Hawaii tech leaders talk about why there is no tech sector, only tech life.
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One by one, the four panelists on Pacific Business News’ Technology Roundtable gave voice to their issue with an outdated premise.
They did so tactfully in the virtual session on July 30, gently but unquestionably pushing back on the notion that a segregated tech sector is a savior for a future Hawaii economy less dependent on tourism.
Rather, in the panel’s eyes, there is no tech sector; there is only tech life.
“I strongly feel … the digital infrastructure is the enabler for the digital economy, and the digital economy I think is what pervades everything, from tourism to agriculture,” said Burt Lum, broadband strategy officer with the state Department of Business, Economic Development and Tourism.
He was joined by Kelly Ueoka, president of Honolulu-based IT services company Pacxa; Jordan Silva, senior manager of service delivery at Hawaiian Telcom and CBTS; and Sky Kauweloa, head of the University of Hawaii’s esports academic task force.
Lum, a lifelong techie, has heard the discussion for years, if not decades, and it only intensified with the very visible stumble of tourism for the first year of the coronavirus pandemic.
He prefers to think of tech in terms of building a broad and sturdy foundation for other things to be laid upon — including tourism.
“Create the applications, the services, the AIs that need to be developed, but it’s going to be developed across the industries that we already have in Hawaii,” Lum said.
Ueoka was in full agreement. He’s seen cloud-based services emerge as a “tidal wave” of change for all industries, one that is only going to swell in the next three to five years.
“There’s going to come a time where every job is a tech-enabled job, so it’s really not about a tech sector, so to speak,” Ueoka said. “The need is there; it’s about growing the demand. And demand is probably going to come, because of some of the digital transformation that’s already occurring.”
As an example, he pointed out Pacxa’s three-month workforce development training program has converted — along with two others with no traditional tech background — a former massage therapist who became certified as an entry-level project management business analyst. That person was then hired by Pacxa.
Silva noted Windward Community College’s Ao Kahi cybersecurity internship program for Native Hawaiian students, on which Hawaiian Telcom collaborates.
“There needs to be opportunities from businesses like us and Pacxa and everybody, and I think we’re all trying to contribute as best we can to make sure there’s a workforce to fulfill that demand once it gets there, and keep people in Hawaii,” Silva said.
Kauweloa, who is pursuing a Ph.D. looking at the intersection of video games and society, said it’s gotten more difficult to easily classify what tech is, and what it isn’t, given its increasingly hybrid nature.
He’s more interested in seeing whether the state, acting as a sort of “island nation,” can capitalize on UH’s hosting of four in-season pro esports tournaments of the Overwatch League this summer and continue to act as a bridge between the Mainland U.S. and countries in Asia.
“In so many ways, we understand Hawaii [historically] being on the periphery of these discussions,” Kauweloa said. “But, at least with Overwatch League and many other esports organizations, they’re starting to look at island nations as being pivotal points to bringing together large continents, masses of populations to play within these parameters.”
Over 90 minutes, the panel bonded over a shared love of gaming.
Ueoka, Silva and Kauweloa all shared related tech origin stories: A young Ueoka on the Commodore 64 system; Silva evading firewalls so he could play games in his school’s computer lab; and Kauweloa duking it out in match upon match of “Street Fighter II.”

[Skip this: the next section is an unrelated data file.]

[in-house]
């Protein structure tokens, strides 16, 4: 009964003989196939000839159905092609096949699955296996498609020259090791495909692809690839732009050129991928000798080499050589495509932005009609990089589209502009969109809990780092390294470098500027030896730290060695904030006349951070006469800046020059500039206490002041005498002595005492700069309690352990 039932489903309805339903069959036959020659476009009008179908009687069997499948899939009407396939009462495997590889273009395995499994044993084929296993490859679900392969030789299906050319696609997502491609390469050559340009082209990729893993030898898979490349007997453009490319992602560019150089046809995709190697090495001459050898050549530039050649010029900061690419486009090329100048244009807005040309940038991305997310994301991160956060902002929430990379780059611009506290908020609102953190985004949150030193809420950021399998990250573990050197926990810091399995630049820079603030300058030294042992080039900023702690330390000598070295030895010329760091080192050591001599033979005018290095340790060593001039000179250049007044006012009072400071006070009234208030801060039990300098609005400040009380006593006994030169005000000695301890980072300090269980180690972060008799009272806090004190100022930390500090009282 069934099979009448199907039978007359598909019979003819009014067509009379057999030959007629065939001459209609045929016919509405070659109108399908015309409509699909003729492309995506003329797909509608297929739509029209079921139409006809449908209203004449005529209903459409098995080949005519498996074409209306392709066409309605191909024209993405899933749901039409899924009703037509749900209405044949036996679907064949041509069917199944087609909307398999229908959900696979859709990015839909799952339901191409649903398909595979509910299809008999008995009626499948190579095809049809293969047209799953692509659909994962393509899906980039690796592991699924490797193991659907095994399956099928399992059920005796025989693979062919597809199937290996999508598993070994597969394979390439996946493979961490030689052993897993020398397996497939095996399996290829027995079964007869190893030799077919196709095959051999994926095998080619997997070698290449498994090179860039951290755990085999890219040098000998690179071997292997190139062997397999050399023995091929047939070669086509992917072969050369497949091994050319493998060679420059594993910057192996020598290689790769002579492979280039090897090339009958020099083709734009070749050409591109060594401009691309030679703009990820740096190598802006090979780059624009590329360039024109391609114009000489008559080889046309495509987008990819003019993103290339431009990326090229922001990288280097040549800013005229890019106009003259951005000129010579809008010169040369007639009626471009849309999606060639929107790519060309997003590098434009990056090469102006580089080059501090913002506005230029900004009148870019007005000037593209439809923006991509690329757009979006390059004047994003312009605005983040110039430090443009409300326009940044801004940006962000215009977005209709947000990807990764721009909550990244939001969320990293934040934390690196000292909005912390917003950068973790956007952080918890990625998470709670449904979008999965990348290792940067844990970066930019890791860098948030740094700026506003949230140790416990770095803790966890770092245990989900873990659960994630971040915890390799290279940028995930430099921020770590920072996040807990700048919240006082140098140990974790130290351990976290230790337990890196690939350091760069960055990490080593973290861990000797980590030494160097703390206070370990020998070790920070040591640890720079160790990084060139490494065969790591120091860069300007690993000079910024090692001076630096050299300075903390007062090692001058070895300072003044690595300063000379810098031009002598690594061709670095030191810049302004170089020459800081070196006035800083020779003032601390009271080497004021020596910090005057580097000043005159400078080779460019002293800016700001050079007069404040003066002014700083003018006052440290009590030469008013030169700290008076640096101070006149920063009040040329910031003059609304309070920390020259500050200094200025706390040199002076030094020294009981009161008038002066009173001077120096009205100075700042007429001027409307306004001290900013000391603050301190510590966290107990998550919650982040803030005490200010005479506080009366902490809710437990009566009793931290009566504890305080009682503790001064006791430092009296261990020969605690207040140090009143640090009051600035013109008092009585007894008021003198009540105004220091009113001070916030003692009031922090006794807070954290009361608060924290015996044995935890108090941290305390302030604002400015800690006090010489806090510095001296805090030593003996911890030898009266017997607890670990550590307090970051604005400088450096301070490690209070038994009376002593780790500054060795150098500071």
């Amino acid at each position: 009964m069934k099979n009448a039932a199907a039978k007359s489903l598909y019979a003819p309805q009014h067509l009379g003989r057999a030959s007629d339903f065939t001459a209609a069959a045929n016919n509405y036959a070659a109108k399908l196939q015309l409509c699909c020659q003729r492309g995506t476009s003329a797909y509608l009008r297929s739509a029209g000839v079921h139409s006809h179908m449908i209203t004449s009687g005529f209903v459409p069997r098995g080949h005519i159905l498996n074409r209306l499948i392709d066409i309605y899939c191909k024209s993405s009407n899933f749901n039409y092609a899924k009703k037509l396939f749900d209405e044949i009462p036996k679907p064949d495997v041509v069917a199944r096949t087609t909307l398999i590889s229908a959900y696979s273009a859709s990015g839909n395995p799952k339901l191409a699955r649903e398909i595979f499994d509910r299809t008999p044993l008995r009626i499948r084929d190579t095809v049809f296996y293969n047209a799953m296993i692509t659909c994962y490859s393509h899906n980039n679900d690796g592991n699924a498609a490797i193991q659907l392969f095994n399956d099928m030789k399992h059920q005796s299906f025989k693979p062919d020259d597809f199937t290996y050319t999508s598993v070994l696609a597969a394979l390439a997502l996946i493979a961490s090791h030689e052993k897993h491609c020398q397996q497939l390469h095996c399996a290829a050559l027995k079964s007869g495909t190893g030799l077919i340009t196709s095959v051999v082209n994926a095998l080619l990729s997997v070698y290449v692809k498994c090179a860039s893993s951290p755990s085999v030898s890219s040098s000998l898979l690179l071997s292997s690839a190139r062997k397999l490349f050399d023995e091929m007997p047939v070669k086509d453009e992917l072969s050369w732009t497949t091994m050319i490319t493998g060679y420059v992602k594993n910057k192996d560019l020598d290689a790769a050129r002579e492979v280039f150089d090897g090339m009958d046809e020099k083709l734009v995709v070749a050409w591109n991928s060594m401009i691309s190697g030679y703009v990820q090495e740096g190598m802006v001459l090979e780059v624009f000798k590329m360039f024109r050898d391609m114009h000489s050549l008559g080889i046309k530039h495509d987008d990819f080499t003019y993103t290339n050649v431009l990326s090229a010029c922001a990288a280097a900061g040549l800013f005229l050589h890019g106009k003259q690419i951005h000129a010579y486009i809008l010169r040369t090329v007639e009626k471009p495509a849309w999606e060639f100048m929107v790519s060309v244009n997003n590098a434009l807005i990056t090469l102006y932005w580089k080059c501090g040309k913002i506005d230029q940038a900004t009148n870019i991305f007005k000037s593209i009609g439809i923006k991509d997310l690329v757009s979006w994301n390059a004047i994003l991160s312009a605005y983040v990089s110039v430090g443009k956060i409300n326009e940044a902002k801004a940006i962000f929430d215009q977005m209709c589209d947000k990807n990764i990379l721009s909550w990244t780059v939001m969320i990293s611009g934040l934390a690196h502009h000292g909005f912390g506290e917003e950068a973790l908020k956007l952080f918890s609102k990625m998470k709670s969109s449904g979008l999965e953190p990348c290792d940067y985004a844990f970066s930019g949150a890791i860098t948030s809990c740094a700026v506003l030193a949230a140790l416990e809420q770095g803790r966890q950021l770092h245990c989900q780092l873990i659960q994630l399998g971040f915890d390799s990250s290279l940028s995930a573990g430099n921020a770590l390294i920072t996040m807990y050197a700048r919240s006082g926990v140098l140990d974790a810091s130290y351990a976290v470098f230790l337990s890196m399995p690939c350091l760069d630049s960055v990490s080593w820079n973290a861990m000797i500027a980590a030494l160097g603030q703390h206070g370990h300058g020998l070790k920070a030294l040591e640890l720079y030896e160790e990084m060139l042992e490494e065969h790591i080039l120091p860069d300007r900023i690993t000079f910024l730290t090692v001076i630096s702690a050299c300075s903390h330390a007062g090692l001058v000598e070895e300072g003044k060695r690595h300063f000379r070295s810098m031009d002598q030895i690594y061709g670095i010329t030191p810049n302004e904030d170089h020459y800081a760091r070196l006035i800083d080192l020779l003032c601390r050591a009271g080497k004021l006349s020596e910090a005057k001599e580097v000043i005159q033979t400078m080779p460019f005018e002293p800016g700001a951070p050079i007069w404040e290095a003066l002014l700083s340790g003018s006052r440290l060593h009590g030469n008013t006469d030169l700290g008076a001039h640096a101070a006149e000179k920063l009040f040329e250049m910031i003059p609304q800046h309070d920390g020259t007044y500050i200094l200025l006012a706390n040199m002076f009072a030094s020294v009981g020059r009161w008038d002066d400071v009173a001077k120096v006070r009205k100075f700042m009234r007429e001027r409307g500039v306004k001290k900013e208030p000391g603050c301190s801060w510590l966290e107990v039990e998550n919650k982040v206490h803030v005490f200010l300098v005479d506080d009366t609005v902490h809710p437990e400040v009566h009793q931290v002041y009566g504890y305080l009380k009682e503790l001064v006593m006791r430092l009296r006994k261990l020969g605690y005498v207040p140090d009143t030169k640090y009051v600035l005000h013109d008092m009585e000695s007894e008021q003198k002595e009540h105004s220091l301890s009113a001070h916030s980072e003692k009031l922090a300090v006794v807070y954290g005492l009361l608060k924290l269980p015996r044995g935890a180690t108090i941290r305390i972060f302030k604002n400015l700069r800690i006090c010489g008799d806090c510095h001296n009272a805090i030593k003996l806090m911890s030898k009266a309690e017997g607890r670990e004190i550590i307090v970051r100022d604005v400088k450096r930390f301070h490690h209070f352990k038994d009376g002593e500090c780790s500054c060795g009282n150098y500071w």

It was a recurring theme as the panelists weaved in their personal gaming experiences — headset communication, remotely working as a team, jerry-rigging a faster internet connection — with what has become the working reality for so many people over the last 16 months.
Kauweloa noted the roots of gaming and remote work are intertwined. Long before the onset of the pandemic, remote work was often ascribed to tech jobs.
“Since the dawn of technology, we’ve always imagined and dreamed of working from home,” he said.
“[Now] you’re seeing this idea of tech companies understanding that esports and video games have become training grounds for the future of work. This is both good and bad, because of course, we understand that this is the future.”
And like in gaming, it’s important to find a balance with real life. Kauweloa offered a cautionary tale: Studies of professional gamers who have logged 10 hours a day playing and communicating in front of a screen have revealed long-lasting problems with posture, eyesight, and arthritis, he said.
According to DBEDT’s December 2020 study of the tech industry in Hawaii, tech job growth remained about static from 2009 to 2019, with only an increase of 0.2% over that span — 1.9% lower than the national growth average. DBEDT counted 28,515 tech jobs in the most recently available year out of 883,000 civilian jobs in the state.
Will that change upon the release of updated pandemic figures? Perhaps. Hawaiian Telcom has made some inroads in hiring remote help from the Mainland, Silva noted, but he cautioned that it works two ways, as local talent can be poached by Mainland-based companies to work remotely from the Islands.
“It’s a little tricky, but it’s a good challenge,” Silva said. “It puts us in direct competition with larger organizations and challenges us to be better. And I think that’s good for everybody.”
Ueoka thinks his company will employ hybrid remote work for the foreseeable future — especially after he saw the Covid case count the day of the roundtable, then a Hawaii-record 622.
“Now that the technology’s proven itself, all the efficiencies we can gain by leveraging what we really already had, it’s here to stay,” Ueoka said. “For us at Pacxa, we’re totally redoing our office space to be more flexible, looking to have more innovation and a training facility built as we go forward.”
For Lum, the society-wide shift to distributed workforces has been a blessing far surpassing the personal convenience many enjoyed.
His job got a whole lot easier because of what it forced upon others.
The Broadband Hui of like-minded infrastructure enthusiasts from DBEDT, the Economic Development Alliance of Hawaii and Transform Hawaii Government, first assembled at the start of the pandemic in March 2020. Over the last 70 weeks, it has grown from 20 participants to over 200.
“I swear, if it wasn’t for Zoom or whatever video conferencing you’re using, I would not have been to pull together the community around broadband,” said Lum, whose personal motto is “endeavor to persevere.”